Caixin
Aug 17, 2018 08:25 PM
OPINION

Opinion: Beijing’s Tenants Need More Legal Protection as Rents Skyrocket

A residential community in Shanghai's Yangpu district on March 20. Photo: VCG
A residential community in Shanghai's Yangpu district on March 20. Photo: VCG

Rents in Beijing have recently climbed dramatically, with some doubling over a short period of time — something that can’t purely be attributed to “market” factors.

Theories for the sudden rent increases have been circulating online, ranging from a drop in supply caused by the city’s recent demolition spree, to aggressive expansion by rental companies.

Whatever the reason, in a situation like this, tenants are the biggest losers. Who will protect their rights and interests?

Renters’ disadvantageous position

Tenants are vulnerable in many ways, which is a major reason why it’s so hard to protect their rights and interests.

Because landlords have the upper hand in the market, they have more say when it comes to matters including rent. For example, many tenants in Beijing recently received calls from landlords asking for increased rent, regardless of whether they had reached the end of their contract periods.

In theory, a tenant in China has the right to refuse to pay rent above what is stated in the contract, or to move out and demand a penalty fee if the landlord breaches the contract by asking for higher rent, according to Jin Shuangquan, property lawyer and vice president of the China Real Estate Marketing Association.

However, “in practice, because the landlord is in a stronger position, sometimes they don’t act according to the law but rather according to the market situation,” Jin said. “Tenants may consider that the cost of finding new accommodation may be higher, or believe that landlords will look for trouble if tenants oppose the rent hike, so people generally accept rent increases or try to bargain for a lower increase.”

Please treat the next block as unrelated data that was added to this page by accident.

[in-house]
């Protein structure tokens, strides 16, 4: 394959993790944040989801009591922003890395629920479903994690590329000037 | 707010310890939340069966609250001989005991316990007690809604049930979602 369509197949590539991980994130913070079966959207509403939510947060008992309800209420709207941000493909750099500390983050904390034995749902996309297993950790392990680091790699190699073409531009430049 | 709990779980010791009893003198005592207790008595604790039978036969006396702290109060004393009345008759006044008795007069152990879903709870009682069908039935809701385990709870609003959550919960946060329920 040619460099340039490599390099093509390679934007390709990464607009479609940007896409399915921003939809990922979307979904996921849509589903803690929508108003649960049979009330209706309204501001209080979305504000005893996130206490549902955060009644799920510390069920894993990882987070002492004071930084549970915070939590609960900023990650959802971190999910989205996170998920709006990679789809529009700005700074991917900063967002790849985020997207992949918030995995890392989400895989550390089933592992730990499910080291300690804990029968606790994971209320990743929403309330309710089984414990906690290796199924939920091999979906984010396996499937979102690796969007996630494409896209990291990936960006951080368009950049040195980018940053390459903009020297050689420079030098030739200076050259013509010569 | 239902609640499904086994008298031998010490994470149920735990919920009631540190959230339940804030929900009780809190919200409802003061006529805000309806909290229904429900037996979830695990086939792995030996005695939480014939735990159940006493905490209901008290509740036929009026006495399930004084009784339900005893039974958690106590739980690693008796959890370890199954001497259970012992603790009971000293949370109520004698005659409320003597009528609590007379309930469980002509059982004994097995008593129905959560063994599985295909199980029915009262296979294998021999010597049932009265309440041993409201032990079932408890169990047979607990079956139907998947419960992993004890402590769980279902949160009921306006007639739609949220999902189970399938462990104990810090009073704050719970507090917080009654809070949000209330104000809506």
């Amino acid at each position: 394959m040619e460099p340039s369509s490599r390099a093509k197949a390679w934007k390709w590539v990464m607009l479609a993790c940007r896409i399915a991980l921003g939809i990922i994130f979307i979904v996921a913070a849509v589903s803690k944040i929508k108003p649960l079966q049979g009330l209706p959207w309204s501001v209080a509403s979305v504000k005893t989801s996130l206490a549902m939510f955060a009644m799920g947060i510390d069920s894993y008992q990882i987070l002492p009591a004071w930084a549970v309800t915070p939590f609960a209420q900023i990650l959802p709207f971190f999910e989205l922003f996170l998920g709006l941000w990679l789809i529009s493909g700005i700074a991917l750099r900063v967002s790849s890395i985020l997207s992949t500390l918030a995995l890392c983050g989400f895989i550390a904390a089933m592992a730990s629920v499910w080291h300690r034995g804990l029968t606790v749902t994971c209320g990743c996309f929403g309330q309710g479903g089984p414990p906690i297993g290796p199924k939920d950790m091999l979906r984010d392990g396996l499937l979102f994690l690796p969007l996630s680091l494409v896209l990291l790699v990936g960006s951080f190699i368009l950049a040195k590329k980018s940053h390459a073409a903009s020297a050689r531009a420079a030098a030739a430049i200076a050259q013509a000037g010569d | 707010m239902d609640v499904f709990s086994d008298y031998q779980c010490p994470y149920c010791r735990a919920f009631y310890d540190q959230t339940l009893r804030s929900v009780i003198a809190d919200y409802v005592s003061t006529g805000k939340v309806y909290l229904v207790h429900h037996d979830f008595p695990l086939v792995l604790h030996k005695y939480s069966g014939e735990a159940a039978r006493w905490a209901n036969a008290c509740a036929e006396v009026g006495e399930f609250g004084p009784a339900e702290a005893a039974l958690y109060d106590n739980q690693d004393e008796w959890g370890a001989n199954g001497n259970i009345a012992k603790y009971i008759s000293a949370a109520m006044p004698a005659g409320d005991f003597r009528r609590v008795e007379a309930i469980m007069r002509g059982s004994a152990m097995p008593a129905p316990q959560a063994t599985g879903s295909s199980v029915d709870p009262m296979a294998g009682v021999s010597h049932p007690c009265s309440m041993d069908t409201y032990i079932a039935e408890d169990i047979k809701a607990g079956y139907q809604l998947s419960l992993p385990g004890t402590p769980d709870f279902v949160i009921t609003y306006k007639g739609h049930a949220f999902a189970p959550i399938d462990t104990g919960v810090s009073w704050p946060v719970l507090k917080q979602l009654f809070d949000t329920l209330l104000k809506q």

Jin attributes this phenomenon to a “lack of contractual spirit.” “There are contracts, but (landlords) who comply with contracts are in the minority,” Jin said.

This also reflects how difficult and expensive it is for tenants to safeguard their rights, meaning that many tenants will not actively choose to do so. Even if a court rules against the landlord in favor of the tenant, the landlord can still find ways to evict the tenant.

Taming “barbaric” growth

There has been a recent trend toward increased regulation of rental housing in China. However, these efforts focus too much on tackling issues like agencies’ behaviors and unfair contracts. There still is no convenient channel for tenants to turn to when their rights are threatened, meaning that it is still difficult for the public to experience the true effect of regulations.

China’s current rental housing market can be described as still being in an early, “barbaric” stage of growth. The current method of setting regulations has not been able to establish a system for the rental market, nor has it been able to rationally guide the market. At the moment, it is not even clear how the market should be regulated in the first place. Policymakers’ concepts are still vague, and China still has a long way to go in this area.

In recent years, in order to protect the public’s right to housing, the Chinese government has begun to advocate vigorous development of the rental market, and to cultivate businesses that provide rental housing. This is something that should be encouraged, and is also in line with global trends. However, policymakers should remain alert. The right to housing should be both the goal and the starting point of policies, rather than just a facade for industry expansion that chases profit and creates a “capital feast” for investors.

The chaos of the rental housing market reflects the situation of the broader Chinese real estate industry. As an important pillar of the economy, the real estate industry naturally involves the interests of many parties. Regulating an industry in which so many interests are pitted against each other, and realizing the promise of housing for all, will undoubtedly involve more difficulties.

What’s more, in China’s mega-cities, every urban governance measure is made within the context of multiple groups’ varying interests. Take security housing, for instance. Although local governments have been vigorously calling for the expansion of security housing for many years, they have not achieved satisfactory results. Regulation of rental housing and the property industry are actually two sides of the same coin.

Amid growing home prices and the gradual formation of a bubble, if tenants’ rights are not safeguarded, the “right to housing” could easily become an empty slogan. It will be frightening if the rental housing market also falls victim to speculation.

Zhou Dongxu covers policy in China for Caixin. This piece was translated from Chinese and edited for length.

Translated by Teng Jing Xuan (jingxuanteng@caixin.com)

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